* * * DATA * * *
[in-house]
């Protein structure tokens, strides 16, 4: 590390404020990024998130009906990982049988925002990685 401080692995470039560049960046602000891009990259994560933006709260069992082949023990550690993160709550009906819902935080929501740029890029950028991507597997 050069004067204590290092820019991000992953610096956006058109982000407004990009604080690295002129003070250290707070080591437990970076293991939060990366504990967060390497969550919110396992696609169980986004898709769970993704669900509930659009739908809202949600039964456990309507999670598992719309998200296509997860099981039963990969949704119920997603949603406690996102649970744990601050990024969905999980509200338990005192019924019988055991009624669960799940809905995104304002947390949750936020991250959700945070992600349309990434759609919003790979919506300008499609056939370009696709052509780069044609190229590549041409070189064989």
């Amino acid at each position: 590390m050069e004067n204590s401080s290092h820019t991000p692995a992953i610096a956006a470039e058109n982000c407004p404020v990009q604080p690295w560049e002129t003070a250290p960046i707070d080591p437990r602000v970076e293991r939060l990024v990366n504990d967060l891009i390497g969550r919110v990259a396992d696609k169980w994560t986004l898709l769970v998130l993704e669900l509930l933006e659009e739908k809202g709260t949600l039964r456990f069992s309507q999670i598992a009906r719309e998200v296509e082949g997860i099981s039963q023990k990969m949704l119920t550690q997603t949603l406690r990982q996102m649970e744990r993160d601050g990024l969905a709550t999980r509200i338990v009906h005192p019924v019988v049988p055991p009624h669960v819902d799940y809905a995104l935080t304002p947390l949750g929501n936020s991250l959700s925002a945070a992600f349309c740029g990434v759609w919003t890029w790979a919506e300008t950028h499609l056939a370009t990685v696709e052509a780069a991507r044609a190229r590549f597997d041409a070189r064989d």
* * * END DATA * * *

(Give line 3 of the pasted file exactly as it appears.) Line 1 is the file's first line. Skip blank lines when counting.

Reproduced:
């Amino acid at each position: 590390m050069e004067n204590s401080s290092h820019t991000p692995a992953i610096a956006a470039e058109n982000c407004p404020v990009q604080p690295w560049e002129t003070a250290p960046i707070d080591p437990r602000v970076e293991r939060l990024v990366n504990d967060l891009i390497g969550r919110v990259a396992d696609k169980w994560t986004l898709l769970v998130l993704e669900l509930l933006e659009e739908k809202g709260t949600l039964r456990f069992s309507q999670i598992a009906r719309e998200v296509e082949g997860i099981s039963q023990k990969m949704l119920t550690q997603t949603l406690r990982q996102m649970e744990r993160d601050g990024l969905a709550t999980r509200i338990v009906h005192p019924v019988v049988p055991p009624h669960v819902d799940y809905a995104l935080t304002p947390l949750g929501n936020s991250l959700s925002a945070a992600f349309c740029g990434v759609w919003t890029w790979a919506e300008t950028h499609l056939a370009t990685v696709e052509a780069a991507r044609a190229r590549f597997d041409a070189r064989d």